I hadn’t ever really sung until I heard some Tuvan and Mongolian overtone singing, got a bit obsessed, listened a lot, and taught myself some of the basic techniques from listening and reading what I found on the Internet and in different books. I feel particularly fond of the more experimental voices of Sainkho Namtchylak, Gendos Chamzyryn and Albert Kuveizin (of Yat Kha). It feels important that I do not ever call myself a ‘Mongolian throat singer’. I have taken a lot of influence and inspiration from these traditions, but I do not purport to represent these traditions and recognise that my practice does not have the same cultural context as Tuvan and Mongolian practitioners.
Inuit throat singing—particularly that of Tanya Tagaq—felt like the next important influence on my practice. Exploring ingressive (in breath) and egressive (out breath) singing and the different possibilities of timbre/texture for these formed the basis of my vocal practice. I’ve gone on to explore all sorts of ‘extra-normal vocal techniques’ borrowing from sound poetry, extreme metal and western experimental and ‘art music’.
(Some other vocalists I’ve taken a lot of inspiration from: Jaap Blonk, Stepanida Borisova, Alice Hui-Sheng Chang, Chyskyyrai, Diamanda Galás, Runhild Gammelsæter, Kjuregej, Fatima Miranda, Maja Ratkje and Salamat Sadikova.)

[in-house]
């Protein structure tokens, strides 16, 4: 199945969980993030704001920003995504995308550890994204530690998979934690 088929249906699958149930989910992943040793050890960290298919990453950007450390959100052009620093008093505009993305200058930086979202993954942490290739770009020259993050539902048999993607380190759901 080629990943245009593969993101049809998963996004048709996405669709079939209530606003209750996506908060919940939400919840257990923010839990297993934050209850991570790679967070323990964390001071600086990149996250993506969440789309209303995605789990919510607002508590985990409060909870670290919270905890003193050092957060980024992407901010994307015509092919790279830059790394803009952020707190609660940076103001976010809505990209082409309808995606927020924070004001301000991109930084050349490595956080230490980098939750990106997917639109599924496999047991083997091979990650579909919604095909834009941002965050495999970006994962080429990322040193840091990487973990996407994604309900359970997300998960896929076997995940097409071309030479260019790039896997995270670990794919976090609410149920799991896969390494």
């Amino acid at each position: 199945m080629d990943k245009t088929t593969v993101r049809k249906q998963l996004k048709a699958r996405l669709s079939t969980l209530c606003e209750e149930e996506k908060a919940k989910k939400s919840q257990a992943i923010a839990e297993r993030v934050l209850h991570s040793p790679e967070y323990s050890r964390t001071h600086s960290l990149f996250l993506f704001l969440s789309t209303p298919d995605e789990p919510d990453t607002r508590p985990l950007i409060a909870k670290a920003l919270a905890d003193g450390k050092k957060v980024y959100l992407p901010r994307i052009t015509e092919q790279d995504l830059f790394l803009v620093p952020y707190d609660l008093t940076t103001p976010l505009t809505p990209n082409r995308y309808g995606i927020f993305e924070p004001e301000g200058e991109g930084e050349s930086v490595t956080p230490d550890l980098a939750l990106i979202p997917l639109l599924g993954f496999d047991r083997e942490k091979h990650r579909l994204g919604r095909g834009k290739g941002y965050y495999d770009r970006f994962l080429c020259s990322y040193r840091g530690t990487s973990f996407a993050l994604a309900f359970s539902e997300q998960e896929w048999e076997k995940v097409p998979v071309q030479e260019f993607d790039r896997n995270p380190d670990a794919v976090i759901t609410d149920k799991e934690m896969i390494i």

I started a PhD at the West Australian Academy of Performing Arts in 2016 with the working title “Giving voice to the extra-normal self with the extra-normal voice: Improvised exploration through the realms of shamanic chaos magick, insight meditation and gender performance.” I strive to maintain a Buddhist ‘witness’ presence while performing improvised ritual work, usually channeling or invoking a god/spirit/archetype. I feel agnostic about the objective truth of what happens in these rituals and of the identity of these (apparent) entities, but find it interesting that with particular techniques one can fairly consistently have quite unusual experiences. The ‘witnessing’ in a sense holds everything together, because the basic tenets of Buddhism suggest that all phenomena have the same three characteristics of impermanence, non-identity and unsatisfactoriness—whether physical sensations, thoughts, dreams, hallucinations in trance-states or the effects of the actual presence of some spirit. The Buddhist-inspired practice consists of accepting whatever one experiences with compassion.
I started playing the drums again this year and have explored mixing aspects of various different shamanic traditions with extreme metal.
Solo album of voice and drums out on the Perth label Tone List. An exploration of an improvisation practice influenced by extreme metal as well as various different shamanic music traditions that have a much more fluid sense of rhythm.
Exploration of explicit ritual work—four invocations of different spirits (using voice). The Great Serpent, Choronzon, The Spirit of Plastic, Unknown Entity. Part of Dan O’Conor’s Residence series. video